Beef Island to Virgin Gorda Ferry
The good news is we were able to catch an earlier ferry (4:15 p.m.), so we didn’t have to sit around until 6 p.m. That made a huge difference–we were able to enjoy the scenery in the sunlight on the 45-minute ferry ride. (It was a one-hour ride on the return since we made a stop.)
Leverick Bay Hotel in Virgin Gorda
Getting in early also meant we could check into our hotel and have dinner sooner. That’s a good thing, because finding someone who works at the Leverick Bay isn’t an easy thing. They don’t staff the reception, but luckily the woman in charge was nearby. She gave us our room keys, helped us load our bags into her truck, and drove them up to our rooms. She informed us the grocery store on property closes at 7 p.m. so we went to stock up on bottled water, ginger beer, and snacks. By the way, the store has quite the wine collection. The rooms at Leverick Bay aren’t anything grand, but they are of a good size and are fairly clean and comfortable. They have balconies, high ceilings, tiled floors, a ceiling fan, air-conditioning, mini-fridge, old TV, ancient small safe, and phone. Don’t bother calling reception because no one answers. I learned that the hard way when I misplaced my room key, but I got it opened thanks to the bartender who phoned one of the M.I.A. workers. FYI: Bring shampoo and conditioner, because they don’t supply it, but there are plenty of mini bars of cheap soap. Leverick Bay also has a Laundromat and free Internet, which is painfully slow except when everyone is sleeping in the middle of the night. Rates begin at $119 a night, but next time I will stay at Bitter End Yacht Club or possibly Saba Rock.
About the British Virgin Islands
This was my first time to the British Virgin Islands (BVIs) and I was surprised to find that they deal in U.S. dollars and have electrical outlets that fit our plugs. I also learned there aren’t that many workers that are originally from the BVIs working there; most of them are from the other Caribbean islands. But all the people were friendly and the waitress at our hotel restaurant touched my shoulder whenever I said something funny–including a wise crack on how could they not offer dessert. Other notables: I didn’t need a sweater as the temperature ranged from 78F to 86F, but you do need bug repellent–especially after it rains (they sell it at the local grocery store).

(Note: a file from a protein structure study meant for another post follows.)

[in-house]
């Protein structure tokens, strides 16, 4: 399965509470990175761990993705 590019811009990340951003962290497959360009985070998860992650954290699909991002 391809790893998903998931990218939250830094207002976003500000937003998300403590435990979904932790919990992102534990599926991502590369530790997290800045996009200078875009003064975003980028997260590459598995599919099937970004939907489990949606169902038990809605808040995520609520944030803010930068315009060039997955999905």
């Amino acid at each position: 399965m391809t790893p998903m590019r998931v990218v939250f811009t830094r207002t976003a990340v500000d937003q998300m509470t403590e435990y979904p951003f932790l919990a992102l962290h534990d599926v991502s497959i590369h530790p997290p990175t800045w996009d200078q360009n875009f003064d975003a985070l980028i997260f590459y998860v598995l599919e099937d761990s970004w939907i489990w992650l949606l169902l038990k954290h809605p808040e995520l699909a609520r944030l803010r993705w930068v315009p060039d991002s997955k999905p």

The Restaurant at Leverick Bay is mediocre, so for something more special (and dessert) eat at Saba Rock, which is literally a restaurant (and hotel) on a rock. They provide a free on-demand ferry for guests/patrons, which was about a 15-minute ride from our hotel. At Saba Rock we sat outside and enjoyed our food while staring up at the stars or at the silhouettes of the huge tarpon circling the underwater lights set up near the dock.
Trellis Bay Cyber Café
Speaking of food, on the morning of our departure, instead of eating a crappy breakfast sandwich from the hotel’s grocery store–which is the only breakfast offered at Leverick–we waited to eat until we got back to Beef Island. After our ferry arrived we loaded our bags up in the waiting taxi (free ferry for passengers) and checked in for our 1:05 p.m. American Airlines flight, paid our departure tax, and then walked the few hundred yards back toward the dock to eat at the Trellis Bay Cyber Café;. It’s a great place to spend a three-hour layover and I was happy to pay the $5 charge for two hours of Wi-Fi ($10 for 24 hours) and order some food from the owner. I believe the owner’s name is Jeremy; he’s an English grump who needs to work on his people skills, but at least he makes a pretty good omelet ($11.75). He also needs to lose the techno music.